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Category:    Home > Reviews > Comedy > Foreign > Songs From The Second Floor (Comedy)

Songs From The Second Floor

 

Picture: C+†††† Sound: C+†††† Extras: C+†††† Film: C+

 

 

The Comedy genre is in a strange place right now.I have seen several funny American films that were void of a solid narrative screenplay, though they operated as if they had one.In European films, when they attempt such a thing, it is never with the pretense of a book-like narrative.That brings us to Songs From The Second Floor (2000), Roy Anderssonís attempt to do a purposely-fragmented comedy by having odd and funny situations constantly pop up.A few, like a man who gets beat up, are not as funny, though they might be intended as such.

 

Back in the early days of comedy, getting beat up was done with the understanding that it was in cartoon-like fun.The time we live in is far too serious to suspend the far more violent times we live in.For me, the idea that someone being odd is automatically funny is actually a much harder sell in the ďfunnyĒ department, though this film is trying to capitalize to some extent on anxiety from what was then the beginning of a new millennium.

 

Like Charlie Chaplinís Tramp and Jacques Tatiís M. Hulot, we get Karl, who just committed arson on his own furniture store to get the insurance, as he is sick of furniture, the lie of domestic happiness (which he never had to begin with), and just a sense of being fed up with life.He does not even clean up after the act, so he looks like a bomb went off ala Laurel & Hardy, but the make-up men did not bother to clean him up.

 

Besides being too fragmented, these jokes are often too intellectual to be funny, though I will add that the film is never pretentious, even when critics keep comparing it to films that are not even comedies.That alone feels like they are making more out of this film that they should and that they were not laughing enough.It was unique enough to get the Cannes Special Jury Prize, but Songs From The Second Floor ultimately did not add up as the humor was too fragmented and more miss than hit to work.As a non-comedy, it almost makes it in stating what a wacky world we live in, but is too preoccupied with the comedy part to finish that.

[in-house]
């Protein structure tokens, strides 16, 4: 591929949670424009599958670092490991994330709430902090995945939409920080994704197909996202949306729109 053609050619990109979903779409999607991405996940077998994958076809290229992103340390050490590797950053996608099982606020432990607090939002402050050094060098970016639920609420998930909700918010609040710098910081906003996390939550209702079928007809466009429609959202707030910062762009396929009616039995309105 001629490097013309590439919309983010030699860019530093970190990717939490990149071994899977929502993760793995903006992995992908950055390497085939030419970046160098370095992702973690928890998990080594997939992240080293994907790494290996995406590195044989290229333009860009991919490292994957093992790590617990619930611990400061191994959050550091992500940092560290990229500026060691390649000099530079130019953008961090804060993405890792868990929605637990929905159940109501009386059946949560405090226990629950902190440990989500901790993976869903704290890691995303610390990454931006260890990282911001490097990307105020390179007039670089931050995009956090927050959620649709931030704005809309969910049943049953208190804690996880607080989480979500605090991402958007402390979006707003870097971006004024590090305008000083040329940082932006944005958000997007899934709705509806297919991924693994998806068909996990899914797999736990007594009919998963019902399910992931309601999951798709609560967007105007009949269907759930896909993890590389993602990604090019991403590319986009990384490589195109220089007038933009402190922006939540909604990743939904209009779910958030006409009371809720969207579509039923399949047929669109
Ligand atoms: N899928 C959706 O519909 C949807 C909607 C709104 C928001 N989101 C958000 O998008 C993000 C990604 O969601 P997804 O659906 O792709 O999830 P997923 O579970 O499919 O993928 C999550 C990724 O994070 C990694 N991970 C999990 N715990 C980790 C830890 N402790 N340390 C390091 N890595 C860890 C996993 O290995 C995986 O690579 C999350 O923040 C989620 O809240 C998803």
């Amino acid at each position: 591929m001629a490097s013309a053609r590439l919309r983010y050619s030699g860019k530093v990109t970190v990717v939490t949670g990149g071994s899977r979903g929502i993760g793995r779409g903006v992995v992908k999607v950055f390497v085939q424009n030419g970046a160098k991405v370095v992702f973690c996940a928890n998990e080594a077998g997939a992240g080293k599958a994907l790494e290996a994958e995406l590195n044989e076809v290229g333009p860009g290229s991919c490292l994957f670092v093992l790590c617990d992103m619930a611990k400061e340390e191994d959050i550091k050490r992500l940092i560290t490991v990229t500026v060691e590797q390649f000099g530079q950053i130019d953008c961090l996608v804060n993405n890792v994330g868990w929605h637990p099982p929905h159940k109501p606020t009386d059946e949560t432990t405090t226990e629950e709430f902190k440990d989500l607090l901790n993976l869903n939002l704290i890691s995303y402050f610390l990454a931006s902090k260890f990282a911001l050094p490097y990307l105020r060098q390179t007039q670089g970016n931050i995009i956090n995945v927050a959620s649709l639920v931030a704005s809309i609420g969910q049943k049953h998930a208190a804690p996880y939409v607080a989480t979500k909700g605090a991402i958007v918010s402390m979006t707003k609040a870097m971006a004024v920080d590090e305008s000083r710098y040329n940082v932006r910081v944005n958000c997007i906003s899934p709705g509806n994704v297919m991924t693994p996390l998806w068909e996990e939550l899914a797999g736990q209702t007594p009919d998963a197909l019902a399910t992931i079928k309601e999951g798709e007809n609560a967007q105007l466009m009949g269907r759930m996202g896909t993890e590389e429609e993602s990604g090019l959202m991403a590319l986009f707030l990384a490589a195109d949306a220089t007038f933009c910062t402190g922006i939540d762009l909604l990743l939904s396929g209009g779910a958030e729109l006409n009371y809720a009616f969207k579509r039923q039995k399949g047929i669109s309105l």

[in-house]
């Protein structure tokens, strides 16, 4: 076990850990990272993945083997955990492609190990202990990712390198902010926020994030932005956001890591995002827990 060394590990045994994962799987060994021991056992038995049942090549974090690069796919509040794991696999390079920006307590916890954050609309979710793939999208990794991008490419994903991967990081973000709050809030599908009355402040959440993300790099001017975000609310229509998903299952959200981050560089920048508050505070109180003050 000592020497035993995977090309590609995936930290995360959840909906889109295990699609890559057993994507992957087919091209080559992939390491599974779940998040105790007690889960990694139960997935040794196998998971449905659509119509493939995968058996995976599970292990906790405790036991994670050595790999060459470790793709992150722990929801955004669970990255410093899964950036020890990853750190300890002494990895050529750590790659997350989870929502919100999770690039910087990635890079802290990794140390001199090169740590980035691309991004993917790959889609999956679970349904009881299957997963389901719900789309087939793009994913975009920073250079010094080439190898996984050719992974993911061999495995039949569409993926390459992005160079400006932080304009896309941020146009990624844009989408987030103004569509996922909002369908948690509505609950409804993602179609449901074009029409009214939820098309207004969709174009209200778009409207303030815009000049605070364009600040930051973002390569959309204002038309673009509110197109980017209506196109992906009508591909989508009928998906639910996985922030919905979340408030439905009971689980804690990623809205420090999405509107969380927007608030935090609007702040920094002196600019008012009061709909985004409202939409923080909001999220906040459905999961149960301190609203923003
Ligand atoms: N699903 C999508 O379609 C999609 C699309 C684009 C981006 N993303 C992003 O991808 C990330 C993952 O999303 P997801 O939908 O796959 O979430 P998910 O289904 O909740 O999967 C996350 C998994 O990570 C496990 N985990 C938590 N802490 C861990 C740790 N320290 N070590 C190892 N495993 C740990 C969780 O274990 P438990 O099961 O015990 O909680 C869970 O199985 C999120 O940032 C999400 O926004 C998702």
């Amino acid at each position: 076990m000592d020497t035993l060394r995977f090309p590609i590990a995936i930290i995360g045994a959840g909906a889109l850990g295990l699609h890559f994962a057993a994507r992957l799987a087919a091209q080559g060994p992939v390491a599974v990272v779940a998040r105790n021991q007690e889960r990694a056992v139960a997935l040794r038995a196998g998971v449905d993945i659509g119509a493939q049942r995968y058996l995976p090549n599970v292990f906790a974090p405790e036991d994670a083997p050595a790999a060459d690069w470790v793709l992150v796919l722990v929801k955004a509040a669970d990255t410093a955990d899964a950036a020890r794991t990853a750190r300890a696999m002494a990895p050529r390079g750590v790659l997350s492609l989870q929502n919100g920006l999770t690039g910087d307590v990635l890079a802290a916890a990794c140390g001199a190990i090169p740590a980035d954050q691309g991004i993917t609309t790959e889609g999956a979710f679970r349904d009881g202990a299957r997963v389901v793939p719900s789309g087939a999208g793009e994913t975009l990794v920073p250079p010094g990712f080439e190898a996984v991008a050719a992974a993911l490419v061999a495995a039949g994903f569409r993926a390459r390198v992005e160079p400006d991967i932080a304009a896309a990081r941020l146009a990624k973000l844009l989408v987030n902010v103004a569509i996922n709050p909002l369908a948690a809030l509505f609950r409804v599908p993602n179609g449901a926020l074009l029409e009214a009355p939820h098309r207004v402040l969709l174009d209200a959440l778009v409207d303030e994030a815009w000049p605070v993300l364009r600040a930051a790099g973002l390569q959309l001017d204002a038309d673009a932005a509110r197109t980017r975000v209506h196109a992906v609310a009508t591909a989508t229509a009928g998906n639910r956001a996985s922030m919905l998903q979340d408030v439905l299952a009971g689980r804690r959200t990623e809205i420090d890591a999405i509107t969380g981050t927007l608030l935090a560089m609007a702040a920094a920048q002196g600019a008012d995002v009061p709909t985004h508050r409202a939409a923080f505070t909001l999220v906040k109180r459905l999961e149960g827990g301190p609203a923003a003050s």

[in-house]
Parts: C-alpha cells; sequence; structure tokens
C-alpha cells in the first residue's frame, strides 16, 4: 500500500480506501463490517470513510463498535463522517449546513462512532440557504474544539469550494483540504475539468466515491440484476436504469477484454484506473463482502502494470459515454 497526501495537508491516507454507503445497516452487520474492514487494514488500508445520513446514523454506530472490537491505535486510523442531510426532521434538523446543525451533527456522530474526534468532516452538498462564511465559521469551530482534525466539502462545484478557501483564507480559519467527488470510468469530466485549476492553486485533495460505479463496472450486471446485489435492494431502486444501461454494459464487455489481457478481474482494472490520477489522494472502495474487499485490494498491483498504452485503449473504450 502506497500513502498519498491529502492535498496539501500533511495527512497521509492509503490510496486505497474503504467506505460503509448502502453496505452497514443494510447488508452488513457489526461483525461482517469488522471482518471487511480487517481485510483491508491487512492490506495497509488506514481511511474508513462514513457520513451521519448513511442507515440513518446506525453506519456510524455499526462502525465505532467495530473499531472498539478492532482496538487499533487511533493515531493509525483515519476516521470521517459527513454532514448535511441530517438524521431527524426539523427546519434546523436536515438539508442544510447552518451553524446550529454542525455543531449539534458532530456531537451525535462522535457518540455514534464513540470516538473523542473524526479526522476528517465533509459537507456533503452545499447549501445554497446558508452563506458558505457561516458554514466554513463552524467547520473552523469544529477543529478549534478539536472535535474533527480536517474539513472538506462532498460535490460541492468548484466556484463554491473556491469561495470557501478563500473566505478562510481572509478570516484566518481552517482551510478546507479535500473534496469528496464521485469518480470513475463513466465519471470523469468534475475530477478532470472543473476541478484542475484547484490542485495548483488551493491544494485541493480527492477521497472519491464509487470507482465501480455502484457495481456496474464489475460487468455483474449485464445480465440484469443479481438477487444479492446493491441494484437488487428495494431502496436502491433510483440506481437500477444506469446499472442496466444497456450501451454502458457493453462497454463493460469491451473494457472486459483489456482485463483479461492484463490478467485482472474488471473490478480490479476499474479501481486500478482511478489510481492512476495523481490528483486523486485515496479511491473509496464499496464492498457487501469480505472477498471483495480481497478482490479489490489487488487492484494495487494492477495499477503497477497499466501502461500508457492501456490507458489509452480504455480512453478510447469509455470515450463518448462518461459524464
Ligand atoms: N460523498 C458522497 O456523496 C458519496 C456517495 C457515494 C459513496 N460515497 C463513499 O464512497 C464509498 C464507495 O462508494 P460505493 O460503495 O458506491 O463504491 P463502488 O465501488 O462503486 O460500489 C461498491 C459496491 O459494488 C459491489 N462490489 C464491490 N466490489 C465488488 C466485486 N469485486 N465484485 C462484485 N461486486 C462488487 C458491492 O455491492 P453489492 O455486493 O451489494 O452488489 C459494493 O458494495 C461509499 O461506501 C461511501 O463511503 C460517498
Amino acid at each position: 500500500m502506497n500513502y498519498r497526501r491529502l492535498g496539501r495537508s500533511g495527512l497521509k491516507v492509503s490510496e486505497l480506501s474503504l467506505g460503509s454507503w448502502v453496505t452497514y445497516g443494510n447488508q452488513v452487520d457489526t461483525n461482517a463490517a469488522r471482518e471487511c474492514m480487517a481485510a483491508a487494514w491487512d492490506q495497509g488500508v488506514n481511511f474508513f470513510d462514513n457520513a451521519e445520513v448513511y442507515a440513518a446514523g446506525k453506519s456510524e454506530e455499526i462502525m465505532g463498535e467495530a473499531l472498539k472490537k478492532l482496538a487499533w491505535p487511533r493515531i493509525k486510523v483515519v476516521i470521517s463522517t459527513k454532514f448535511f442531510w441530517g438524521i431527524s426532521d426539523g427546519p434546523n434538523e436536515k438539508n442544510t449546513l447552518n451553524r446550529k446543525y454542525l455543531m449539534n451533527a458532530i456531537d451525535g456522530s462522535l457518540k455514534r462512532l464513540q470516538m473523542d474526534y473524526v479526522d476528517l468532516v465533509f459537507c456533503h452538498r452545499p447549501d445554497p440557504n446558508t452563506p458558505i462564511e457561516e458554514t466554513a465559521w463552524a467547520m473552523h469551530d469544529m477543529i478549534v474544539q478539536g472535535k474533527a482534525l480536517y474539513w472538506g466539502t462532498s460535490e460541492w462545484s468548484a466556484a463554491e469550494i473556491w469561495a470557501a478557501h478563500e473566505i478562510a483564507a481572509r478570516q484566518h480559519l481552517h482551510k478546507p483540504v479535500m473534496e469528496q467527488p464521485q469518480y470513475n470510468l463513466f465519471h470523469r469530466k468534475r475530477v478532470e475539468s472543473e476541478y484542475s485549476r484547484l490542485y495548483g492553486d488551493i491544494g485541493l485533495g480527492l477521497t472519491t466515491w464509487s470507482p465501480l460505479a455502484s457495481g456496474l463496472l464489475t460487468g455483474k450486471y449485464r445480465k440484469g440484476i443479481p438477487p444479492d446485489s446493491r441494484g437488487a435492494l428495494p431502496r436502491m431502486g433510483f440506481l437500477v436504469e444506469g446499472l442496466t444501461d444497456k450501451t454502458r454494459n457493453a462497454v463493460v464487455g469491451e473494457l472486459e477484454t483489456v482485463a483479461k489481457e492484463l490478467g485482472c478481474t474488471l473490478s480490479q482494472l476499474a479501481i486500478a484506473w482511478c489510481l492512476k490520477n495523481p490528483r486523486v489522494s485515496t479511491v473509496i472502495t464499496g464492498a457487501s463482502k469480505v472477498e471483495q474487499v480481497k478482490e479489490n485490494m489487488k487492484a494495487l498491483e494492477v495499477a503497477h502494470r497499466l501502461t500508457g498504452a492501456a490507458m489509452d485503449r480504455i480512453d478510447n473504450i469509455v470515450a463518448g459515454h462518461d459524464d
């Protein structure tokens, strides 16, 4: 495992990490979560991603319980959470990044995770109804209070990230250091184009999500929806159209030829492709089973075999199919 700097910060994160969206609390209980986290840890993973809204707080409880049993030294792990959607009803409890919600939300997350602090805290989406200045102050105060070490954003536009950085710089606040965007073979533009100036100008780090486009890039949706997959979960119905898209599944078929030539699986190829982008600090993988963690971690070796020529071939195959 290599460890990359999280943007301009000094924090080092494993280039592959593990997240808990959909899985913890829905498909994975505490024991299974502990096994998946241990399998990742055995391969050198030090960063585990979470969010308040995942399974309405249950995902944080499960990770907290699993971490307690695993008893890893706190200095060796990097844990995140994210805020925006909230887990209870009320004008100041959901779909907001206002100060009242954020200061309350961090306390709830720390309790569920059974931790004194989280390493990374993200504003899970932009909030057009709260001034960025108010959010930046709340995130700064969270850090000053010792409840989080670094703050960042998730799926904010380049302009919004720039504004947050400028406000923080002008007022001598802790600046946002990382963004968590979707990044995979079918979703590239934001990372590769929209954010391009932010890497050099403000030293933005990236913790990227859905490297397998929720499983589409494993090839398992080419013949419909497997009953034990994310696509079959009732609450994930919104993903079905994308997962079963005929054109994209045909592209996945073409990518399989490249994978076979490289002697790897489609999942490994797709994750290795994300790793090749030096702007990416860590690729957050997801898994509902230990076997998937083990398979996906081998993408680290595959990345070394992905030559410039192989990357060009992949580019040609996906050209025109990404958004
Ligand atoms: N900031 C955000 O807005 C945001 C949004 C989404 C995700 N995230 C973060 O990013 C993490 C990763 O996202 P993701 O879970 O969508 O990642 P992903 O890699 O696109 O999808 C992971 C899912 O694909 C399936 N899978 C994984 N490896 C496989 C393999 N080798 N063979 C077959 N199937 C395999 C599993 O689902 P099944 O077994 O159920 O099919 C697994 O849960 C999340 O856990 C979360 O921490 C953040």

The anamorphically enhanced 1.78 X 1 image is a bit soft and seems closer to 1.66 X 1 if viewed on a traditional 4 X 3/1.33 X 1 monitor. Istvan Borbasí cinematography does its best to look like the Hulot films of Tati, especially Playtime (1967) and Traffic (1972), meaning open space is being used to emphasize the humorous situations.Though not as profoundly effective as Tatiís views of man trapped in civilization no matter how much space allowed, the film gets points for trying this approach.The Dolby Digital 2.0 Stereo is in Swedish but offers no surround information of any kind.Extras include trailers for this and four other New Yorker titles, behind the scenes, a few deleted scenes, production notes and Anderssonís commentary in Swedish, which is translated in one of the subtitle options.Some will still want to see Songs From The Second Floor, and I can think of far worse curios, but just do not go in with high expectations and youíll make it through its 98 minutes.

 

 

-†† Nicholas Sheffo


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